The band Nirvana had a tumultuous history with their most famous song, "Smells Like Teen Spirit," which became a worldwide hit. The song wasn't even written by Kurt Cobain until after the band had already established a following in the underground. When the music video for the song became popular on MTV, it was simple to identify the fans who were only casually interested in the band based on the songs they shouted out during performances.


In 1994, Cobain told Rolling Stone that everyone had focused so much attention on one particular song. "People have watched it a million times on MTV, which is why it draws such a large reaction from the public. It is ingrained in their minds through repeated exposure.


Although it was a staple in their setlist for the vast majority of the time between 1991 and 1994, when they played their final shows, the song "Teen Spirit" was played less frequently. However, it was still performed on occasion during that entire time period. In 1992, while Kurt Cobain was playing a gig in Buenos Aires, Argentina, he became so enraged by the crowd that he made the decision to purposefully disrupt the performance in order to make a point. After the opening act for the band, Babes in Toyland, was booed off the stage, Kurt Cobain proceeded to exact revenge on the audience.


According to the book Nirvana: The Chosen Rejects, which was published in 2004, Kurt Cobain was once cited as saying, "Before every song, I'd play the entrance to 'Smells Like Teen Spirit,' and then stop." They were unaware that we were holding a demonstration in opposition to what they had done. We played for approximately [forty] minutes, and the majority of the songs were on [the compilation record] Incesticide, so they didn't recognize anything we played."


That was only partially accurate; the playlist featured well-known pieces from Nevermind such as "Lithium" and "In Bloom." Nirvana opened the night with a violent improvised jam before careening into "Aneurysm," displaying one of their more belligerent sides during this particular performance. Before shifting into the following two songs, 'Breed' and 'Drain You,' Kurt Cobain gave the crowd a taste of what was to come by performing 'Teen Spirit' in between songs.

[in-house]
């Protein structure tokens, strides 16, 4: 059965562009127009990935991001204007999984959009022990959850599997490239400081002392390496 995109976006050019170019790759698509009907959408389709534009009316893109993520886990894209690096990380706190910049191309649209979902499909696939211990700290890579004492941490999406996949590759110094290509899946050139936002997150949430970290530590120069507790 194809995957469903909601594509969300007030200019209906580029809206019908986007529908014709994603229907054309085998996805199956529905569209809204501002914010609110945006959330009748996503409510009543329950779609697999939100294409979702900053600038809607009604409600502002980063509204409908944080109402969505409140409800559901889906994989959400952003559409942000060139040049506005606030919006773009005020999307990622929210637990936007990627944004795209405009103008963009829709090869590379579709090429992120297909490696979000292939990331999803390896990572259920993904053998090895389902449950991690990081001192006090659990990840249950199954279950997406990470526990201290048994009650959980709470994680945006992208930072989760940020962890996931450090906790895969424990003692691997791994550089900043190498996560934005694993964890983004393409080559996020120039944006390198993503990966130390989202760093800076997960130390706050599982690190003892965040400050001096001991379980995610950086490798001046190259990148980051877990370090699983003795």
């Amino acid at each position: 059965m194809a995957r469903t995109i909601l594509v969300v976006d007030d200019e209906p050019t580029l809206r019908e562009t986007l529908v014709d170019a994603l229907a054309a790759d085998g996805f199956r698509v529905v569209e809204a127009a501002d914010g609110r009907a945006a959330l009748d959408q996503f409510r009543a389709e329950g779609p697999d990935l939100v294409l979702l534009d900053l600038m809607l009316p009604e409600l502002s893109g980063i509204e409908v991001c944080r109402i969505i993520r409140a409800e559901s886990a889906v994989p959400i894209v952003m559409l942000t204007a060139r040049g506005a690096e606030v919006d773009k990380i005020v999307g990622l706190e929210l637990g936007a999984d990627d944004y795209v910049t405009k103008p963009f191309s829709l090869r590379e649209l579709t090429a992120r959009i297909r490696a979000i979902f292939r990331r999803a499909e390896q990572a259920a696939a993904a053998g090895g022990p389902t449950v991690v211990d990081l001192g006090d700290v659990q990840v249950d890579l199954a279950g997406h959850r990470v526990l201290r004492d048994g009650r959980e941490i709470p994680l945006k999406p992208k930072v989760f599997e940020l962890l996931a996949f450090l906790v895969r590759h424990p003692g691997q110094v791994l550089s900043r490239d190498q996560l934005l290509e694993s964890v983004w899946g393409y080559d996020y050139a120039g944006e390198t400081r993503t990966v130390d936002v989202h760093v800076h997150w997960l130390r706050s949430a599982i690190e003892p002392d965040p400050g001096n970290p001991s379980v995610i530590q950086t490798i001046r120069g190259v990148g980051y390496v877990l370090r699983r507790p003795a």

"We wound up playing the secret noise song ['Endless, Nameless,'] that's at the end of Nevermind, and because we were so in a rage and were just so pissed off about this whole situation, that song and whole set were one of the greatest experiences I've ever had," Kurt Cobain would express later on in interviews. Anyone who went to the concert anticipating the band to perform "Smells Like Teen Spirit" was let down because the band did not end up performing the song on that particular night.


Of course, that did not mark the series finale of "Teen Spirit" in any way. Nirvana eventually made their way back to South America, this time performing in Sao Paulo, Brazil, three months later. Flea, bassist for the Red Hot Chili Peppers, joined the band during one of their most experimental performances ever and played trumpet during their rendition of "Teen Spirit." At one point in the performance, all three band members switched instruments in order to perform a series of cover songs. These songs included Kim Wilde's "Kids in America," "Should I Stay or Should I Go" by The Clash, "867-5309/Jenny" by Tommy Tutone, and "Rio" by Duran Duran.